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Mobile Websites and Aps

Discussion in 'Tech talk' started by websitedesigner, Oct 12, 2010.

  1. websitedesigner

    websitedesigner Well-Known Member

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    Hi all I know there are a lot of web people who watch this forum and I wondered what people are doing with mobile websites and aps. I run a web design business and we are as busy as ever but I am still yet to have any clients ask about mobile versions of sites or aps for iPhones iPads etc. I'm not desperate to get into this market but I wonder why no one has asked about this too much yet. Have other companies who deal with small businesses noticed the same thing? Are these things just for the bigger companies?

    All of the sites we build look find on mobile devices but we haven't yet built an interface specifically for a mobile.
  2. universal

    universal Member

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    Hi Dan,

    I am just starting out with regard to having a web site. The costs involved with having a web site built for a small buisiness is a significant cost so having a secondary mobile apps/web site can be futher burden to a small business.

    I personally still find using the web on my mobile phone very restrictive and often to slow to make it feasible.

    Regards
    Craig
  3. websitedesigner

    websitedesigner Well-Known Member

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  4. niknjay

    niknjay Member

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    I dont know what he charges or how he does it, but "mobisenz" deals in the mobile web development for small businesses.
  5. createdevelop

    createdevelop Member

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    You are talking about two completely different things here, with totally different applications and methodologies.

    You don't actually need to do anything to make your website viewable in a mobile device. All mobile browsers now will just zoom out. Granted, your website will not look pretty, but people will be able to access it, unless you are using flash (only supported by some browsers) or some strange dynamic content.

    If you want your website to look "pretty" ie be styled to suit the mobile browser, then you can use a few different methods to direct the browser to specific files depending on the "user agent", this could just be CSS or it could be a whole different site. It just depends on how far you want to go for the user.

    As far as Apps go, this is something else entirely. To make an application that uses the mobile phone's technologies, like GPS, Wifi, 3G, SMS, touch sensitivity etc, you need to use completely different technologies and expertise. Obviously the only real limits to a mobile app are imagination and size of the application.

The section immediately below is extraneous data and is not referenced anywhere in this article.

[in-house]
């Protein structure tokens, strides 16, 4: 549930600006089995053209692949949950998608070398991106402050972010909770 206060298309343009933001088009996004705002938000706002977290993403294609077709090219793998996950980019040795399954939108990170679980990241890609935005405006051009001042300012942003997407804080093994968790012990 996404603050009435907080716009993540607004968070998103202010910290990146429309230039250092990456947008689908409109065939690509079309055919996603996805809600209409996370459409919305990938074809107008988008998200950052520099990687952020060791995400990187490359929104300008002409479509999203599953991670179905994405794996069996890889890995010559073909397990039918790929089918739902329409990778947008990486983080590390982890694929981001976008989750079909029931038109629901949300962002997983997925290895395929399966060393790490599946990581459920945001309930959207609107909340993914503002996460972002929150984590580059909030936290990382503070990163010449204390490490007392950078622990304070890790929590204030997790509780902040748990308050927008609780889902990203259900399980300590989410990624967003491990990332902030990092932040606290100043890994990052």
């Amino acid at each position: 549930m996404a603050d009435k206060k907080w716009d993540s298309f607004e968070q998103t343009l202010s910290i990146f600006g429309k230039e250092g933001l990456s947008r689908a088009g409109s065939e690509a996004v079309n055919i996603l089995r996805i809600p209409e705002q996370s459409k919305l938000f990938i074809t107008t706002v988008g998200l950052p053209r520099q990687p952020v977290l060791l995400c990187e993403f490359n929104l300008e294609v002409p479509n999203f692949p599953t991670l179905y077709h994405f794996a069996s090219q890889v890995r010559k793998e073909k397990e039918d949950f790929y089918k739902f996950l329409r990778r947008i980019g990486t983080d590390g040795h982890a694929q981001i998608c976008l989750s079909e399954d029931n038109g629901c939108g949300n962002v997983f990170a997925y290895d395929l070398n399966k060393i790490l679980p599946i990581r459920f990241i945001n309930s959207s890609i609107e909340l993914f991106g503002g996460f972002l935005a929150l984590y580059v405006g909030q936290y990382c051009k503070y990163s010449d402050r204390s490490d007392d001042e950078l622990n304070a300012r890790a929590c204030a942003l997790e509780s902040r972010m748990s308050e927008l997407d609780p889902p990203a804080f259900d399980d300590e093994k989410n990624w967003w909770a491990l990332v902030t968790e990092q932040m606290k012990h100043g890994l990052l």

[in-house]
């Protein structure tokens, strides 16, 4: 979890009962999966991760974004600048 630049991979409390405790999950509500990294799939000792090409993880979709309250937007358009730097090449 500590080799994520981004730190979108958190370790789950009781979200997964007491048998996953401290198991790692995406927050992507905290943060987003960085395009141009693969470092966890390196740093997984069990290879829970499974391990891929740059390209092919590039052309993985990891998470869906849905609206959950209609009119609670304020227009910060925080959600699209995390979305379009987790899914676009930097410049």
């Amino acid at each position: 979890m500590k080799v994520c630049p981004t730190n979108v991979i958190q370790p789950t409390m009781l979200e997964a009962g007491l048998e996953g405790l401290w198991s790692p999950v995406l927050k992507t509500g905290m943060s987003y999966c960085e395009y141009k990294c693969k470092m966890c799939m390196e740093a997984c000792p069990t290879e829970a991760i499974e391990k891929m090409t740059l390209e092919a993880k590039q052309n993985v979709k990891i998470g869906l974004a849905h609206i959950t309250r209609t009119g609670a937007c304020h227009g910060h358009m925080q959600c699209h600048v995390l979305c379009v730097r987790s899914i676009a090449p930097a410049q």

We execute both apps and websites for our clients, and all I can really say is that whilst the uptake of mobile tech has been slow itis gathering pace. At the moment mobile browsing makes up less than 2% of all browsing, but that 2% is by professionals, tech savvy, cashed up etc (pretty juicy market). Mobile app penetration is much higher, as seen by the number of people downloading opera mini or the new york times app.

    It all comes down to budget and goal, as always.
  6. IT Advocate

    IT Advocate Active Member

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    Adding a mobile site need not be an expensive task. Depending on how a site is created, adding a mobile/iphone version can be fairly easy.
  7. Samot

    Samot Member

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    I actually just made a post on the difference between mobile apps and mobile websites.

    http://thomasalwyndavis.com/2010/10/tell-me-why-i-should-build-a-mobile-app/

    For now I will definitely be just making browsed based mobile interfaces for different websites. It's not hard and easier then designing your real site. Just plug a logo in and put a straight forward menu with the most useful content that a customer would need if on the move and looking up your service. Try to make the text on your site mobile friendly so people can easily copy your number like this
    HTML:
    <a href="tel:1-801-555-1212">1-801-555-1212</a>
    I think thats how you do it for iphone and should work on others.

    Thomas
  8. sydneyfx

    sydneyfx Member

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    A good way to decide if a mobile web site is necessary is to use some analytics package like Google Analytics. Then you can see how many mobile devices and what types of devices are visiting your website.

    With that type of data, you can decide if it's worth the effort in adding marketing dollars into a mobile web site or application.

    It's definitely going to be interesting times going forward with many larger screen devices like the iPad being a more useable mobile experience than a smartphone.